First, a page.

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BMC Health Serv Res. 2017 May 31;17(1):379. doi: 10.1186/s12913-017-2308-y.

Development and evaluation of an "emergency access button" in Danish out-of-hours primary care: a study protocol of a randomized controlled trial.

Author information

1
Section for General Medical Practice, Department of Public Health, Aarhus University, Bartholins Allé 2, DK-8000, Aarhus C, Denmark. jonasebert@ph.au.dk.
2
Research Unit for General Practice, Department of Public Health, Aarhus University, Bartholins Allé 2, DK-8000, Aarhus C, Denmark. jonasebert@ph.au.dk.
3
Section for General Medical Practice, Department of Public Health, Aarhus University, Bartholins Allé 2, DK-8000, Aarhus C, Denmark.
4
Research Unit for General Practice, Department of Public Health, Aarhus University, Bartholins Allé 2, DK-8000, Aarhus C, Denmark.
5
Emergency Medical Services Copenhagen, The Capital Region of Denmark, Telegrafvej 5, DK-2750, Ballerup, Copenhagen, Denmark.

Abstract

BACKGROUND:

Out-of-hours (OOH) health care for acute medical problems is often challenged by long waiting time for callers in need of advice and triage. Allowing patients to bypass the OOH telephone waiting line may increase patient satisfaction and provide them with a feeling of safety. We aimed to develop an "emergency access button" enabling patients to bypass the normal telephone waiting line in out-of-hours primary care (OOH-PC) if they perceive their condition to be critical and to evaluate the effect of introducing the button in terms of patient satisfaction and their feeling of safety.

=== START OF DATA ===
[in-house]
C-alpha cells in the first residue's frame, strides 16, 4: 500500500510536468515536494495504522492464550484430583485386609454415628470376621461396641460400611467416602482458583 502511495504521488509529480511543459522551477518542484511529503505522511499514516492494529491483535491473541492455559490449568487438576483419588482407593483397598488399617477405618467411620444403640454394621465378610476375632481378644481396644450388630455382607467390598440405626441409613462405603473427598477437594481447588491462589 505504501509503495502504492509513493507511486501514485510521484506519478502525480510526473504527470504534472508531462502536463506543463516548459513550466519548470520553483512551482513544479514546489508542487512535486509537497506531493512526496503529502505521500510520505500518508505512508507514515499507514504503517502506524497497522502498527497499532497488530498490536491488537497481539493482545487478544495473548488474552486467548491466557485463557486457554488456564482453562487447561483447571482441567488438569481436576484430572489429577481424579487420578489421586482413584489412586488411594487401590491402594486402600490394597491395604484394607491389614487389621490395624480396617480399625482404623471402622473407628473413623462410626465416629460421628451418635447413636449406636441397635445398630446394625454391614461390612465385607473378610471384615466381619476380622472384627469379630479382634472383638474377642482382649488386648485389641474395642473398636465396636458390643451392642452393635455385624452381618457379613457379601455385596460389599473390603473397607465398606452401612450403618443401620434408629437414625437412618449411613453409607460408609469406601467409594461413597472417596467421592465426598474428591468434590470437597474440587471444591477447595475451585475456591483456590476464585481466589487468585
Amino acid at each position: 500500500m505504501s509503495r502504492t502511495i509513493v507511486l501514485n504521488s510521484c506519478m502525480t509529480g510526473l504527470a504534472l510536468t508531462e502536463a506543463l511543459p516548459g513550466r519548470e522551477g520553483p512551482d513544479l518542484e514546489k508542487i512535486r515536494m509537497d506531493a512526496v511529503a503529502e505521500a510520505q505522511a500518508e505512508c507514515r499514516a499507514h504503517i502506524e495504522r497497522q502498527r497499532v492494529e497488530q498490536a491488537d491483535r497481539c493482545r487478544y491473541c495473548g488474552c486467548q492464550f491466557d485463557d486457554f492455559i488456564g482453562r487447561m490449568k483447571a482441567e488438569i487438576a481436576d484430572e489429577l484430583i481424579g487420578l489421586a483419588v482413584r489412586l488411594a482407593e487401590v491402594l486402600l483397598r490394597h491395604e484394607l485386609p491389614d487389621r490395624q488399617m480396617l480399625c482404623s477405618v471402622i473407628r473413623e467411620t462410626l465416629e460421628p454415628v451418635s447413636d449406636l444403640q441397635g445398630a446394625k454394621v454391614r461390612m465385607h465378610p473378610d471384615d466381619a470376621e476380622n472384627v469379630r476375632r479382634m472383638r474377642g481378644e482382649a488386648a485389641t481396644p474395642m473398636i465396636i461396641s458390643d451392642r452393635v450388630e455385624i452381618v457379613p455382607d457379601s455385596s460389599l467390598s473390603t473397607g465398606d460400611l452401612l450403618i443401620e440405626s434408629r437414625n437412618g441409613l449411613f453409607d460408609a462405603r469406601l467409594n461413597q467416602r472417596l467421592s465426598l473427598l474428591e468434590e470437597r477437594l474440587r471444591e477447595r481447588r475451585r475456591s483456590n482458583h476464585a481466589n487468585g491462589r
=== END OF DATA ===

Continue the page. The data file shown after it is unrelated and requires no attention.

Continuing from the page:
METHODS:

All patients calling the OOH-PC in two different Danish health care regions during three months will be included in this randomized controlled trial. Data will be collected through two questionnaires developed for this study: a pop-up questionnaire on the relevance of bypassing the normal waiting line to be completed by triage professionals after patient contact and a paper/electronic questionnaire on perceived safety and satisfaction with the emergency access button to be completed by the callers. These questionnaires were developed and validated using external and internal expert feedback, focus group interviews and a two-week field test. The study will be conducted over three months with an estimated user-rate of the emergency access button of 3%.

DISCUSSION:

We have developed an emergency access button and we now want to investigate whether this new option will influence upon the level of satisfaction and the feeling of safety in the calling patients. Additionally, the study will reveal the assessed relevance of the decision to bypass the line by triage professionals.

TRIAL REGISTRATION:

Registered as NCT02572115 at Clinicaltrials.gov on October 5th 2015.

KEYWORDS:

Accessibility; After hours; Denmark; Health services; Primary care; Triage

PMID:
28566087
PMCID:
PMC5452428
DOI:
10.1186/s12913-017-2308-y
[Indexed for MEDLINE]
Free PMC Article

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